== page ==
2020: My Perspective

2020 and the choices are not getting easier. City Council: two seats, two incumbents, two challengers. City Treasurer: no incumbent, two candidates. School Board: three districts, two incumbents (one challenged/one unopposed) and one seat abandoned to a single unopposed candidate.

With only a couple of exceptions, I am unwilling to offer a full-throated endorsement to any candidate. You’ll easily note who the exceptions are. Here’s how it breaks down.

2020 City Council.

Neither incumbent, Marty Simonoff or Christine Marick, gets a nod from me this year. Both have become to predictably disappointing that it’s time to punch their ticket.

In 2016, as Marty launched his “Marty Bar” run for a sixth term, I ask him why. He responded that no one had ever been elected to six consecutive terms and he wanted to set the record. I told him “Twenty Is Plenty” and walked away.

Of course, he won. Except for Marty’s opposition to increasing sales tax and his support for my Kropke Public Records Request, I can’t think of a thing he has personally come up with and championed to a successful end. He rides the crest of the consensus, taking credit whenever possible. The thought of him warming a seat in the Council Chambers for a seventh term is unimaginable.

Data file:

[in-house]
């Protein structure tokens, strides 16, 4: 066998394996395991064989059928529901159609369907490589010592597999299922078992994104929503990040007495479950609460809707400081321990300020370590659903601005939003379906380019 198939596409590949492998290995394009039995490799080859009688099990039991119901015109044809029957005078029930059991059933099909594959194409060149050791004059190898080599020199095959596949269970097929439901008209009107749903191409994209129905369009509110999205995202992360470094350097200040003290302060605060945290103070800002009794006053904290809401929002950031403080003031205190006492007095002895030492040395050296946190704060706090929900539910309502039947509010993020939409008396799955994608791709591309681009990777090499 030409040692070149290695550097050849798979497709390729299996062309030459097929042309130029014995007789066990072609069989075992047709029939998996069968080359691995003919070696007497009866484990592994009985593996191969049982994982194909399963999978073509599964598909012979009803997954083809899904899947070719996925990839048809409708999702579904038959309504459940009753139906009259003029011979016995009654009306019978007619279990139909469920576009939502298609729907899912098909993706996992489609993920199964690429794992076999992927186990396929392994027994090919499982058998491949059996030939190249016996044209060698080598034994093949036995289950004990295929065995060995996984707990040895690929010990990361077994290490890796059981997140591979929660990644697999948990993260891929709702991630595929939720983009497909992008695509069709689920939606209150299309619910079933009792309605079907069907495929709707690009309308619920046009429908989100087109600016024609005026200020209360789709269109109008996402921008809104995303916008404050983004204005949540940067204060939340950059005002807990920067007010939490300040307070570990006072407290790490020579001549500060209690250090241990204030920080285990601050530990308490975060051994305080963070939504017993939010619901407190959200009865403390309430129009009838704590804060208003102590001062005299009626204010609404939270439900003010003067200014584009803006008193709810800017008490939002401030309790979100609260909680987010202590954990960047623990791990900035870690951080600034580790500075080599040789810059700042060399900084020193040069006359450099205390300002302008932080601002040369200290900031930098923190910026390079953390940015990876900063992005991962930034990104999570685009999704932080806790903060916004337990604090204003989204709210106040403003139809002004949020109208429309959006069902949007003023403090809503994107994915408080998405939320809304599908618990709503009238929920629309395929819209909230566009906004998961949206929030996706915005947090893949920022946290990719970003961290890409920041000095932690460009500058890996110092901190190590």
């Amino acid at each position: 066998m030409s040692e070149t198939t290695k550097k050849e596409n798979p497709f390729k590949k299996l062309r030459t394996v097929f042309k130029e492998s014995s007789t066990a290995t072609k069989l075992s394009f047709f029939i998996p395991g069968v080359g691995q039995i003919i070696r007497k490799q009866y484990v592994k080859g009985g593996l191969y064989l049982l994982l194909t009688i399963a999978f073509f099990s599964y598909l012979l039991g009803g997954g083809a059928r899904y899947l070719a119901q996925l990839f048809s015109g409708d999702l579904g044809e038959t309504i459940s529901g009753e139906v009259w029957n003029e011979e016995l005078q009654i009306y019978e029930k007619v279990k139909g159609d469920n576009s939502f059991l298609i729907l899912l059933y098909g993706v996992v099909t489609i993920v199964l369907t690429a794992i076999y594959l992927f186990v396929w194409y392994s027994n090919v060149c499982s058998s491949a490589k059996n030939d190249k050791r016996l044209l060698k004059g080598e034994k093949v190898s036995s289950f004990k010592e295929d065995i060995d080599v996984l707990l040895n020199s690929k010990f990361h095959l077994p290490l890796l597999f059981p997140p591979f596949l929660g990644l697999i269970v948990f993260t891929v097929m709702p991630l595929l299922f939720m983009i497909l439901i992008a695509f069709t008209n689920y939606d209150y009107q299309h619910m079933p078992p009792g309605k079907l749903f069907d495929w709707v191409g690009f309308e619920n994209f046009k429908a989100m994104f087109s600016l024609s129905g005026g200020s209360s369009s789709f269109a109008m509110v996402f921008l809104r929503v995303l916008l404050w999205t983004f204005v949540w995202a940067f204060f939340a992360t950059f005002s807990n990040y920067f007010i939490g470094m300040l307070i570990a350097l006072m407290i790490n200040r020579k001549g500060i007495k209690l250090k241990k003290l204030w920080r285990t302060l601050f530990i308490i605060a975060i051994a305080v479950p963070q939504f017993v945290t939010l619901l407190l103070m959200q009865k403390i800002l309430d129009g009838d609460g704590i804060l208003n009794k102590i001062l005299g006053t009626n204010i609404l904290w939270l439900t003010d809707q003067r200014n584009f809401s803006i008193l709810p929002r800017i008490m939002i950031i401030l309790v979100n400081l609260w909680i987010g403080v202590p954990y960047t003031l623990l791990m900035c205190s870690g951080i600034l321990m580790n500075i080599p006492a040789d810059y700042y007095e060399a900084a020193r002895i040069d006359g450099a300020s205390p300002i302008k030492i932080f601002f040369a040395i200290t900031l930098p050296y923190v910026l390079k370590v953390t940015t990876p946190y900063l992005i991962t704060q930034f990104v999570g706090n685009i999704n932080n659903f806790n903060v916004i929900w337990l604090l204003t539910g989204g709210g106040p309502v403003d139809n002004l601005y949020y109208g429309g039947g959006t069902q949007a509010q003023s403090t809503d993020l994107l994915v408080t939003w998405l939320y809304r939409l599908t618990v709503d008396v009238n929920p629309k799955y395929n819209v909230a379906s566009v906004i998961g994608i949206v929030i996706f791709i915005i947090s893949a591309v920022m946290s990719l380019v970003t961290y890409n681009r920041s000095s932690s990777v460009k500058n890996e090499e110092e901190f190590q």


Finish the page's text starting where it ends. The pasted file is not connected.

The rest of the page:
I challenged Christine Marick’s first run for Council based upon the way her credentials were presented. An exercise in creative writing, they challenged credulity.

Of course, she won. Christine was immediately gobbled up by the Schweitzer, Garcia, Beauman, Murdock Cabal. You’ll remember, this is the group that wielded three votes like Thor’s hammer and was dubbed as “totally dysfunctional” by Roy Moore (RIP) as he launched Operation Clean Sweep.

Christine avoided the 2016 swamp draining, winning a second term. She’s become the resident expert at kicking the can down the road. When CFD’s were challenged as possible double taxation (Central Park Brea) she let it ride. She partnered up with Murdock, blindsiding Council with a list of personal demands to be considered in the appeal of the Madrona Development Agreement and has allowed the fraudulent Paramedic Tax to remain hidden on the Consent Calendar (along with who knows what else) instead of putting her foot down on our behalf.

Time to go guys. Your lackluster political careers have reached their conclusion.

And the challengers.

Tyler Baugh, a well spoken, reasonably savvy forty-something ready to jump into local politics and make a difference. With very restricted funding, I don’t expect to be buried in postcards, yard signs and street banners… but, for the most part, he carried himself well at the Candidate’s Forum.

What Robyn Neufeld lacks in experience she more than makes up for with youthful exuberance. She’s obviously a diehard Brean and unafraid of digging in to learn the ropes.

Neither Council (Vargas, Hupp and Parker) or senior staff would let them make an uncorrectable blunder – and their fresh eyes on Brea’s issues would make a huge difference I believe.

So, Brea voters… especially you who are under 50… it’s time you flexed the power of your ballot and voted for someone sharing your interests and concerns. Not your grandfather or old maid aunt. Not those who seem to miss the days of sparse horse and buggy traffic, narrow streets and Craftsman cottages.